Friday, September 2, 2016

Perspective

During the past two days I have not behaved nicely. I may have yelled at my husband and cussed mildly but loudly a few times during an afternoon phone conversation. I may have slammed down the phone receiver after speaking to my husband in the late morning the next day - and that after pronouncing that I loved him. I may have been a polite witch - but still somewhat of a witch - to the checker at the grocery store, because I was in a hurry, had to bag my own groceries and didn't get my coupons applied.

I call it Vincent Van Gogh syndrome. (I'm sorry, Vincent.) 

I threw a creativity tantrum.

Oh, my tantrum really wasn't creative. I didn't yell, complain and gesture wildly while standing on my head and juggling balls with my feet. I didn't write elegant couplets about my disappointments. And there was zero oil paint in this house with which to make a permanent statement - all in bold strokes and colors - about my raging discouragement to hang on the wall, reminding me of my artistic pain.

The tantrum was directly related to my creative endeavors, though. Here was the setup:

Last week I wrote a little post for this blog, just a little theme that had been percolating in my head and one I had been planning to expound here for some time. I didn't really think people would like it all that much, but it was from my heart.

When I saw the next day that it had gotten many hits quickly (very relative, I assure you), I was taken aback. The thought came to me again: I really have no clue what will engage people and entice them to like and share my work.

It was a pleasant and welcome surprise, mind you. I had not worked all that hard on the piece AND I had considered not finishing the post or ever publishing it, uncertain about its potential to say anything illuminating.

Then, this week, I had a post published at a wonderful site created in honor of the great humorist Erma Bombeck.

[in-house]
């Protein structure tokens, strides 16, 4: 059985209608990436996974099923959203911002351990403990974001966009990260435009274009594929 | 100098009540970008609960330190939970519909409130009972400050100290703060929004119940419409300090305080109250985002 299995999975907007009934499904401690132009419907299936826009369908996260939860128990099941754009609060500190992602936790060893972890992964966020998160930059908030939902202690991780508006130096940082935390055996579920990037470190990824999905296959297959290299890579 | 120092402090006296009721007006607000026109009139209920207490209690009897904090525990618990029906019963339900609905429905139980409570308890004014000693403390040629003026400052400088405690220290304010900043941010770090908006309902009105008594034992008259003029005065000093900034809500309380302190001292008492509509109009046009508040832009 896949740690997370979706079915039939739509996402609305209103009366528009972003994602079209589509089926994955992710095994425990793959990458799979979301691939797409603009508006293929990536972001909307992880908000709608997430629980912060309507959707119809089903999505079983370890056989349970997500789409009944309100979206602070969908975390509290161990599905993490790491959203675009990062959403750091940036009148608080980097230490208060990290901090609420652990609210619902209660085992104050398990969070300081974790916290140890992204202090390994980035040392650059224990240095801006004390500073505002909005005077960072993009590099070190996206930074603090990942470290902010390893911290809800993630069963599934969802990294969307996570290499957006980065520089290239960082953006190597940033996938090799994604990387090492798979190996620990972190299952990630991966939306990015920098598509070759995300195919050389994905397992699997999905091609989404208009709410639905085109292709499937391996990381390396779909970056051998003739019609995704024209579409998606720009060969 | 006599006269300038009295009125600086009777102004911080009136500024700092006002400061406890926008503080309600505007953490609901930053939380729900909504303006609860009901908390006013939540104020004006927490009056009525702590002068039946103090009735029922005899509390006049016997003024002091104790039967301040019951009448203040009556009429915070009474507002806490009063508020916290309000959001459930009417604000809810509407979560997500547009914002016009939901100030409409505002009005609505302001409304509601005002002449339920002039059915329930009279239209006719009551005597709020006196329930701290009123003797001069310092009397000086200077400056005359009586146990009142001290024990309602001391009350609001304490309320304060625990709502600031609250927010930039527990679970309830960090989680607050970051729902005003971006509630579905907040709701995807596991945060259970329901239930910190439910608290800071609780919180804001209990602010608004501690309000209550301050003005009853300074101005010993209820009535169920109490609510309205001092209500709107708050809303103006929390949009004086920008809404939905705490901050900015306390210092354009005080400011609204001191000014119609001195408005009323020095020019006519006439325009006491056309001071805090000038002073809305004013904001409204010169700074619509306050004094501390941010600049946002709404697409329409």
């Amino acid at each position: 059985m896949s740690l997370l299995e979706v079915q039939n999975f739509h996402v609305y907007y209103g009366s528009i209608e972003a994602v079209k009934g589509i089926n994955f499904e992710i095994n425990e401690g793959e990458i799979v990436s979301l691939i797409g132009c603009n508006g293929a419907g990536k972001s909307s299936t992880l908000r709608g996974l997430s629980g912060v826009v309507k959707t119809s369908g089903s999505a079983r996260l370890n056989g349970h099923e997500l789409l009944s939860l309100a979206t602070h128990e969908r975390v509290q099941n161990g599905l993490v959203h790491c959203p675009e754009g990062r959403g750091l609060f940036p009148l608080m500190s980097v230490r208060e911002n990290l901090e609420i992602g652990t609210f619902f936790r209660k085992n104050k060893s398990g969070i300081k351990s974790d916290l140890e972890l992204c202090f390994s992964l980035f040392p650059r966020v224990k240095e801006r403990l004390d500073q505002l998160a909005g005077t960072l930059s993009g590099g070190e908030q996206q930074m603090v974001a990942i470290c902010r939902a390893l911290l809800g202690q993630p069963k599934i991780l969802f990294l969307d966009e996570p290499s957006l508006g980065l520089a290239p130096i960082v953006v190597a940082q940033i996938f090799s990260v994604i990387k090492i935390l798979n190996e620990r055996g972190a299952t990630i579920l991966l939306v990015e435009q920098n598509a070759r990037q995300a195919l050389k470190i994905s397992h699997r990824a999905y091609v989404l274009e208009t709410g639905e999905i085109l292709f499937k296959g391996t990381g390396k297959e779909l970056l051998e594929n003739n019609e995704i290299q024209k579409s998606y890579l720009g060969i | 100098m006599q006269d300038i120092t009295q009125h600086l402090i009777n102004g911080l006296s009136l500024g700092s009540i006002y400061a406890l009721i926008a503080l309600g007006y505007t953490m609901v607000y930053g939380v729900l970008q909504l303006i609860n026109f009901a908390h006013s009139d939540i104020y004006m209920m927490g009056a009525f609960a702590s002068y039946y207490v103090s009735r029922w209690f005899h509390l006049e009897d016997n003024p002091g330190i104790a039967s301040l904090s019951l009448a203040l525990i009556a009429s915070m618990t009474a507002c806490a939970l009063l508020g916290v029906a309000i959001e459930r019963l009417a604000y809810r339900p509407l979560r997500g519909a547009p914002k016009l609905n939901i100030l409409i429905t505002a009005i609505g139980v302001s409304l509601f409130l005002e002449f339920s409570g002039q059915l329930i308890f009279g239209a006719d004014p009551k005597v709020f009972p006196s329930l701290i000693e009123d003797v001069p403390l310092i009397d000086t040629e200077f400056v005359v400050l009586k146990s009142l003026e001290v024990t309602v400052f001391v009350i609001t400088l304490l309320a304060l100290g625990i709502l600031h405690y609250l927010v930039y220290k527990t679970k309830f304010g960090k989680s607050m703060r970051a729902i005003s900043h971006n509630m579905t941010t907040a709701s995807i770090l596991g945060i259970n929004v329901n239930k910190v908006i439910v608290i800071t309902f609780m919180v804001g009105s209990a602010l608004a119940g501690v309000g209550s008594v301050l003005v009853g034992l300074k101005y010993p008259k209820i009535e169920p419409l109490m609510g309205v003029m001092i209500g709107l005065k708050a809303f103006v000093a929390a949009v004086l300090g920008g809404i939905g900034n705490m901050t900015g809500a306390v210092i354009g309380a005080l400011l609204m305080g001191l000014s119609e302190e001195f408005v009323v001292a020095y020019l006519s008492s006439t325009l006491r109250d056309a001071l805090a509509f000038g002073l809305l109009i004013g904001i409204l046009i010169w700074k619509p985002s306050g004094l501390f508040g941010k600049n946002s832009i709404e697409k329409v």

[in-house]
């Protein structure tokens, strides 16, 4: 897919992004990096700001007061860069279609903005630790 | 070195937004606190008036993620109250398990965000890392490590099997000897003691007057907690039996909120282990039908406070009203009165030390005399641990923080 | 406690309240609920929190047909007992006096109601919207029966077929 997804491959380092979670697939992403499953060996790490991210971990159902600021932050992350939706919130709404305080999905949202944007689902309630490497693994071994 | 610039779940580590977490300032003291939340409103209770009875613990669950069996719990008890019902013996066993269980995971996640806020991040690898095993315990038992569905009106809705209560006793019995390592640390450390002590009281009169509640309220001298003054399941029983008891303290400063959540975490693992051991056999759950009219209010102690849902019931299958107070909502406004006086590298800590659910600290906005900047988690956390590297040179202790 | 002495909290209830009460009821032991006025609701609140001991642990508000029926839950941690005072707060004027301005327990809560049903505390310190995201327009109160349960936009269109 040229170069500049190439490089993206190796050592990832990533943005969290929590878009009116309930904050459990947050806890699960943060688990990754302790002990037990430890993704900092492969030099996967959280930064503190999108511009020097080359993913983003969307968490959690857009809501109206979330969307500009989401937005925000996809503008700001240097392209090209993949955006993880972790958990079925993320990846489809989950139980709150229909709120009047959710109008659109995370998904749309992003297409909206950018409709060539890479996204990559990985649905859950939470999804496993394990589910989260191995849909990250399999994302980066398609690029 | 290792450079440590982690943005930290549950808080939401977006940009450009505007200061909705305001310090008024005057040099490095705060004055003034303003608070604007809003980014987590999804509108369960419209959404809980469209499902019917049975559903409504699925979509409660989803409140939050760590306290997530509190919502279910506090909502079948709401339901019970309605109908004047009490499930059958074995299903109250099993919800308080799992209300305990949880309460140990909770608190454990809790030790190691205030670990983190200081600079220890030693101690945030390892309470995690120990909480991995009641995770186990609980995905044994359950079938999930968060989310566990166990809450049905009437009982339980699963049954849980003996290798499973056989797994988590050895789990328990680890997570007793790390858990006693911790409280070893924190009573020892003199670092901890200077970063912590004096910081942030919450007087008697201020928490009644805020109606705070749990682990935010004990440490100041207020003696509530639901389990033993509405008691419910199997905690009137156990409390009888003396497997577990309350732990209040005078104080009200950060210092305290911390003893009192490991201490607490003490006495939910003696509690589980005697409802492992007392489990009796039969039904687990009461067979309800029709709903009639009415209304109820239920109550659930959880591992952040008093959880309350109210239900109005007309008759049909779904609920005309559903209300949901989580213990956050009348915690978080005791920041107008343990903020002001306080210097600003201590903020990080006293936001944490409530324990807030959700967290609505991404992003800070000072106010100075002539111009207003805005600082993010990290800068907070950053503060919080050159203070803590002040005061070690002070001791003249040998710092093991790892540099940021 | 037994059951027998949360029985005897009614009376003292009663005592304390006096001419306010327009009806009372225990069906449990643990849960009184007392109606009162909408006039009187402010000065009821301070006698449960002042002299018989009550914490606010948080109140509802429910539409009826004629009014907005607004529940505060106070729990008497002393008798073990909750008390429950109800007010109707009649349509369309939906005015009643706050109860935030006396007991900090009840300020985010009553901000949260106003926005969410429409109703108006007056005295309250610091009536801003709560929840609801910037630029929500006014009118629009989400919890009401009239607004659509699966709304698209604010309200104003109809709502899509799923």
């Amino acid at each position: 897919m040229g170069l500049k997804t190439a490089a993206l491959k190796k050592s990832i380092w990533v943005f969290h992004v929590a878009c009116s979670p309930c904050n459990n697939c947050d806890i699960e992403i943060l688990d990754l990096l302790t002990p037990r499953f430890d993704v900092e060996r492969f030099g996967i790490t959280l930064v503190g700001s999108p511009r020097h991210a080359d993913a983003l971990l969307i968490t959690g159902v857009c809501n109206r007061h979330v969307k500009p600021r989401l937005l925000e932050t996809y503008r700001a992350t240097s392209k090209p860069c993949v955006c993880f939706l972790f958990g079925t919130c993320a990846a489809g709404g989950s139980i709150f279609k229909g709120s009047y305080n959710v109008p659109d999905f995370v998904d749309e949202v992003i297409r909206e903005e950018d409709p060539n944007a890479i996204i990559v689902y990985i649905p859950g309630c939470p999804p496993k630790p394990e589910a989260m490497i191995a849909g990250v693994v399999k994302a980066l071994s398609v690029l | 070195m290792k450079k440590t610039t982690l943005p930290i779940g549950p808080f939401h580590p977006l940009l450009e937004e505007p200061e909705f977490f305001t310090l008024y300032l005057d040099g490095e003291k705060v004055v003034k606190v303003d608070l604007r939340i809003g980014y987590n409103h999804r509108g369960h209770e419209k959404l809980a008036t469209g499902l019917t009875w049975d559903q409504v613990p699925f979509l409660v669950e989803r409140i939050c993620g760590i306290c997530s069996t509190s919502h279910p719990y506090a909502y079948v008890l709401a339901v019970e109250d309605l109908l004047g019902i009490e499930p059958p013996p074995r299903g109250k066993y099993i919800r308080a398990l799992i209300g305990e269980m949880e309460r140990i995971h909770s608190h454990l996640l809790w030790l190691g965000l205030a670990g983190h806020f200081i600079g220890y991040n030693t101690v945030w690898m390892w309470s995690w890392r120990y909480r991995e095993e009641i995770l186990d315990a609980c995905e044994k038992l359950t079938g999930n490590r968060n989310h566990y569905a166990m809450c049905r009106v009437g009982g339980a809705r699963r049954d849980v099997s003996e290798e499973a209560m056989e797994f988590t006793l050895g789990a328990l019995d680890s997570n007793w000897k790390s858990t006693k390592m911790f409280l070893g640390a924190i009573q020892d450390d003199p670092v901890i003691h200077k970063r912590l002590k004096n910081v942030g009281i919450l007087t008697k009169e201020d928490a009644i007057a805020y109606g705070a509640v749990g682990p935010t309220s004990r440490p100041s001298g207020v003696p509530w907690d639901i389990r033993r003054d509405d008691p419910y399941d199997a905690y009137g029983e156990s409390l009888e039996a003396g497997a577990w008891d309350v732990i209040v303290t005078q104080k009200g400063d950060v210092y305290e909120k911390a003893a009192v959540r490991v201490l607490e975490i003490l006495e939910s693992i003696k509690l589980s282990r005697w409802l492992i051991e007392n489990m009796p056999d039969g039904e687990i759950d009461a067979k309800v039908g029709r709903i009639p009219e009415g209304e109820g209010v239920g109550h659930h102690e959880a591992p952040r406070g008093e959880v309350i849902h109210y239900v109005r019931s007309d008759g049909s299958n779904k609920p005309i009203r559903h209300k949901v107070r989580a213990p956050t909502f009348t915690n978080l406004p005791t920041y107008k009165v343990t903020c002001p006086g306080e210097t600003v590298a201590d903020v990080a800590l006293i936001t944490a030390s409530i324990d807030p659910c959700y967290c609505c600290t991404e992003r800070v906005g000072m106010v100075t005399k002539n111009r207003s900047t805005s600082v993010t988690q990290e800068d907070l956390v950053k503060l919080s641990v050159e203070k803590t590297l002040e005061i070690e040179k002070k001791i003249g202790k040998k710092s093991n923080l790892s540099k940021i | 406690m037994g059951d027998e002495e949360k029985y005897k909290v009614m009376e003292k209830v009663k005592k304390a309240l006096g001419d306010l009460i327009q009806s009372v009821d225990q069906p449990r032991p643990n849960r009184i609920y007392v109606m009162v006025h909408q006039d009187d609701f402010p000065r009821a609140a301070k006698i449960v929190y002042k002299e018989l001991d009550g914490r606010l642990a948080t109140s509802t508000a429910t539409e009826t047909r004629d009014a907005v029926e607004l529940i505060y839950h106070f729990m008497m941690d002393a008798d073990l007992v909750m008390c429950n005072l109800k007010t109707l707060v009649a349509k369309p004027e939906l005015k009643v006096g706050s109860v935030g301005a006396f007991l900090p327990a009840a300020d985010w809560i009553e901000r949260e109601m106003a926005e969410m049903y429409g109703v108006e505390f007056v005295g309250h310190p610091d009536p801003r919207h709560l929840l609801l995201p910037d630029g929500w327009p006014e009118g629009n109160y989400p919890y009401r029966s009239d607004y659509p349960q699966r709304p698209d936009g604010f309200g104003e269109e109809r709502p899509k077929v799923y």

I had worked really hard on this second post periodically for two weeks: editing and revising, printing out in hard copy and reading silently and out loud, marking up, recycling old drafts and printing again in improved form. The idea was something I had written out a few years ago, but I thought it needed much polishing and there were new threads of experience to weave into the old idea, so I worked and worked and worked on this thing until I felt it was as good as I could make it.

Granted, I did wonder a few times whether it should take me that long to complete a work of such few words.

When the site published it, the lovely lady who founded and runs that site praised the post, telling me that it was very well written and right on the mark.

My hopes were high when I shared it on Facebook (Are there other forms of social media? I wish I cared.)

But this post over which I had labored so faithfully was not well-received at all. It got very few likes and only one share. (Thank you, Vinca. You support me a lot, and I appreciate it.)

Thus began the torture. Why didn't people like it? Was it too harsh? I'm just telling the truth with slight exaggeration, and I wouldn't really hit my kids with a rubber mallet, you know. Was it too similar to some of my other pieces? Is it that I selfishly utilize social media too rarely, usually only when dealing with aspects of my writing or posting pictures? Were people just sick of my writing, period, because that earlier post involving less effort had been shared and viewed just a few days previously?

But, then, if they liked that one, why wouldn't they want to read another from me? Why?